Saturday, September 18, 2021


Hundreds of wealthy Americans back the Biden Build Back Better Act; Roger Stone is served with a warrant on live radio; and family caregivers are in need of assistance.


Virginia gubernatorial candidates debate; former federal prosecutor Michael Sussmann indicted for lying to FBI; lawmakers set to question oil industry over climate disinformation; and FDA scientists express skepticism over booster shots.


Lawsuits stall debt relief for America's Black farmers; Idaho hospitals using "critical care" protocols; grant money boosts rural towns in Utah and more conservation acreage could protect the iconic sage grouse.

"Bee-ing" an Advocate to Save Pollinators Beyond Earth Day


Friday, April 23, 2021   

HARTFORD, Conn. - Even though Earth Day has passed, groups advocating for bees hope people will continue to take steps to save these pollinators.

Bee populations saw a 60% decline between 1947 and 2008. In 2016, Connecticut became the first state in the nation to enact legislation that restricts neonicotinoids, a category of pesticides that can be fatal to bees.

Malia Libby, an associate with the Save the Bees campaign at Environment America, said eliminating "neonics" in backyards, gardens and parks is one of several ways to help bees.

"But these pesticides are really persistent as well," said Libby. "They'll last in the soil or groundwater for years after they were last applied. So, the sooner we can get rid of them, stop putting them out into the environment, the sooner we'll be able to see those benefits."

Libby pointed to a 2018 report showing even after the European Union placed a moratorium on neonics, the residue continued to show up in honey samples.

She said for this reason, it's too soon to see the impacts of the restrictions in Connecticut and other states.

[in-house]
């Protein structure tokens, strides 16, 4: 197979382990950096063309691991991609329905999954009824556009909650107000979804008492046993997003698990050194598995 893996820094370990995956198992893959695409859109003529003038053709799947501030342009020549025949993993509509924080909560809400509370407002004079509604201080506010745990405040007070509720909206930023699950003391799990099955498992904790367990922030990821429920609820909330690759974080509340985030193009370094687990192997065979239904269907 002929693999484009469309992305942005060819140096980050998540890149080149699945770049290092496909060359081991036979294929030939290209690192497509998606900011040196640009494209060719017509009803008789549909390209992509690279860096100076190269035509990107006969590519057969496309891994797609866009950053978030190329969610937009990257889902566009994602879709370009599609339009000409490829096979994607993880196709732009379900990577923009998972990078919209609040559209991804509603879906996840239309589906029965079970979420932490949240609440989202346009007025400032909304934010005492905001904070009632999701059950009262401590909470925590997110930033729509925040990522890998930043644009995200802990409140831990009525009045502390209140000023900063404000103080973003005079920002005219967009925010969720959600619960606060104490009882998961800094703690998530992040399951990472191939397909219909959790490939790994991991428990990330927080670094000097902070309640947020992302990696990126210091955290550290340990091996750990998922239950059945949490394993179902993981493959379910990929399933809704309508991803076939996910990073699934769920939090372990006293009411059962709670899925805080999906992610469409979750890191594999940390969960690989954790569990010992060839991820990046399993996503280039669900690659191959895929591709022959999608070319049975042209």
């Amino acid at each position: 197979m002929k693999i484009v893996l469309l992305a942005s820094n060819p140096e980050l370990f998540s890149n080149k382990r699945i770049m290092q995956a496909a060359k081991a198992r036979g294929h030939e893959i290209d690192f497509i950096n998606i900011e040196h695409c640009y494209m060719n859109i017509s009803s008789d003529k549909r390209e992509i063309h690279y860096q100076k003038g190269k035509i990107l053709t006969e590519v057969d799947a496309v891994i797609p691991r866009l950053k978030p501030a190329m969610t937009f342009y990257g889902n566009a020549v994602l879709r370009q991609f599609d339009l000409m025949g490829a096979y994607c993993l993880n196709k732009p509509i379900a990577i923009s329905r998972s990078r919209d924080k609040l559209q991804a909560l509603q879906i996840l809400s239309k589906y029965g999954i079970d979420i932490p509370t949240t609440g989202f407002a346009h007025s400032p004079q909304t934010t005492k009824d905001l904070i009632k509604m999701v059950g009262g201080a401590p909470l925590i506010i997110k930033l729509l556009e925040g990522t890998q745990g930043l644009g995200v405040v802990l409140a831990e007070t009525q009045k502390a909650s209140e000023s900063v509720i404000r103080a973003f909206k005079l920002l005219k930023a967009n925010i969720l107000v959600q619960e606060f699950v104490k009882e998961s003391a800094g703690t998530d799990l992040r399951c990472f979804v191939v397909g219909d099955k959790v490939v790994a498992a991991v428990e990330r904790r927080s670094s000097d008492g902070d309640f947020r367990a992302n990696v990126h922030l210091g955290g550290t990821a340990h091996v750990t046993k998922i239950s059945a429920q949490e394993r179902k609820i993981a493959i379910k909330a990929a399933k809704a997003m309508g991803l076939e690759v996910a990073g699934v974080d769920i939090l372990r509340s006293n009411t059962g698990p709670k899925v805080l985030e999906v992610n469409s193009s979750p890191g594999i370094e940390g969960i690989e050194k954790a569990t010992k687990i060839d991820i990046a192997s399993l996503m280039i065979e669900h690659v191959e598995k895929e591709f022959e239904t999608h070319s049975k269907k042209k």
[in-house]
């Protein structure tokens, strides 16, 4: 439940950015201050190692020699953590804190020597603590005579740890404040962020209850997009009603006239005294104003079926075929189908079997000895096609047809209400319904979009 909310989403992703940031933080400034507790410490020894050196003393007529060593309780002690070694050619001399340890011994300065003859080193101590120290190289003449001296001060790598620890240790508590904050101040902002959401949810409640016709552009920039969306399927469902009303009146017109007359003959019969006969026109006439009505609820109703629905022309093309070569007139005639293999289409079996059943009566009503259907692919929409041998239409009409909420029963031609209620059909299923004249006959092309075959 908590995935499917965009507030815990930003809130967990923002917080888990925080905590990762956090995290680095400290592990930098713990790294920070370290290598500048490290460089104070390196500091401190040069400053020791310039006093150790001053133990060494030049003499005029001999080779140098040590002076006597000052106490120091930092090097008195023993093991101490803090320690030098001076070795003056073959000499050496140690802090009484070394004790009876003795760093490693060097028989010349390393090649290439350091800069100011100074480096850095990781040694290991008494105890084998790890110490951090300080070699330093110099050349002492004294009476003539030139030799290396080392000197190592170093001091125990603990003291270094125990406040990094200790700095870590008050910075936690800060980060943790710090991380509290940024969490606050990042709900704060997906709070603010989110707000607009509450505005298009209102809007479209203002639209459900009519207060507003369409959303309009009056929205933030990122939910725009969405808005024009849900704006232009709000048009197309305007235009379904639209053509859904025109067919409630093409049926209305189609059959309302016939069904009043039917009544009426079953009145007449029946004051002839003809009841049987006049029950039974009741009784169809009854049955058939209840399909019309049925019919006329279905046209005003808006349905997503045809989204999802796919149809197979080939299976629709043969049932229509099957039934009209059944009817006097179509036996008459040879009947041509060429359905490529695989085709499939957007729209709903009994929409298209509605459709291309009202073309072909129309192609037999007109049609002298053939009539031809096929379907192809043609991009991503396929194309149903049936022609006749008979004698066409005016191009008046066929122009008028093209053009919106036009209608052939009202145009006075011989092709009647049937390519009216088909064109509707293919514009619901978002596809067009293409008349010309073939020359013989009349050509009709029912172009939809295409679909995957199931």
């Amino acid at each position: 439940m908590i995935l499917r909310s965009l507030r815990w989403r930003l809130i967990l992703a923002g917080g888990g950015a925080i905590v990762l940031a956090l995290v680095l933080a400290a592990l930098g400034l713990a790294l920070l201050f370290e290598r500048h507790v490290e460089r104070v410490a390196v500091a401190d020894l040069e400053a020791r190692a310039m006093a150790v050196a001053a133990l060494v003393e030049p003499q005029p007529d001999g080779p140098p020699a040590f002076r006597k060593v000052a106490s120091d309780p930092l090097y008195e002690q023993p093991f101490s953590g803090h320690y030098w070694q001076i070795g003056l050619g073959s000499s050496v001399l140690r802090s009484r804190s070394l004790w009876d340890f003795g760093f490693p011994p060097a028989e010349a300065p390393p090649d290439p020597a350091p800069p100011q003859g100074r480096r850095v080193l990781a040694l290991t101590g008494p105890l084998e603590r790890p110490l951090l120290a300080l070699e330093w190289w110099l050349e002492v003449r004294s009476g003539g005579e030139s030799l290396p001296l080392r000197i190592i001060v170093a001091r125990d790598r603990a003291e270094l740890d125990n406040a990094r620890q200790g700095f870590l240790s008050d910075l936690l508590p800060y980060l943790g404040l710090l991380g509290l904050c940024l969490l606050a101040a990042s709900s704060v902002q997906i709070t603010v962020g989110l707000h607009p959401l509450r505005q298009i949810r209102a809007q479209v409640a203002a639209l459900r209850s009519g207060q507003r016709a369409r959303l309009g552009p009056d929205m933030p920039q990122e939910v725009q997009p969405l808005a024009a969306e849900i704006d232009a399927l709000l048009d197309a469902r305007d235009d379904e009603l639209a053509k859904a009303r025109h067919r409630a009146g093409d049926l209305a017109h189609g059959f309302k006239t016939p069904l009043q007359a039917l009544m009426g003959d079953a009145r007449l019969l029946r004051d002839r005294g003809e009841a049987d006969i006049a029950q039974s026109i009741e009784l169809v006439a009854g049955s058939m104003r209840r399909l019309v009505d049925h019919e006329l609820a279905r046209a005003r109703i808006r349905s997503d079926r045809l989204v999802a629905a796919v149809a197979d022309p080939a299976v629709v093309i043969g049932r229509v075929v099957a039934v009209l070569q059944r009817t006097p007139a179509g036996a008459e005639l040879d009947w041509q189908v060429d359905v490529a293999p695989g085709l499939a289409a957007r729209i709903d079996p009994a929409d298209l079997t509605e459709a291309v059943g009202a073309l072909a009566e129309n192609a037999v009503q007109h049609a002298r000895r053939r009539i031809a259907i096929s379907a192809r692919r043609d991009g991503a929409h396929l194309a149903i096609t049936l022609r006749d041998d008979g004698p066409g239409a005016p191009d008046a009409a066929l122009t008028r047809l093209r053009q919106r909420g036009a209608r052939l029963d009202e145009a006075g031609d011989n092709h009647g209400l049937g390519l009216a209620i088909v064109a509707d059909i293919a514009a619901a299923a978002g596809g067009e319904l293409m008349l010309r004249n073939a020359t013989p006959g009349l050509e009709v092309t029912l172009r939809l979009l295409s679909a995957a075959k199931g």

Libby said the next Farm Bill, due in 2023, is another area of focus for Environment America. The group hopes to see the U.S. transition to more sustainable agriculture systems that would create less dependence on pesticides in the first place.

"Systems like crop rotations, cover crops and prairie strips, we're really interested in," said Libby. "Because they have a really high potential of decreasing the amount of pesticides that farmers need to input into their farming process."

Libby emphasized that anyone can also do their part to help pollinators, by building suitable habitats in their own communities.

"Always planting natives is a great way of doing so, as well as planting a diverse set of plants," said Libby. "This gives bees a wide variety of food options to choose from, and ensures that the plants that they might need to survive are probably there."

She adds Environment America has a list of everyday activities for anyone who wants to help the bees, and appreciate the Earth as a whole, on the group's website, ''

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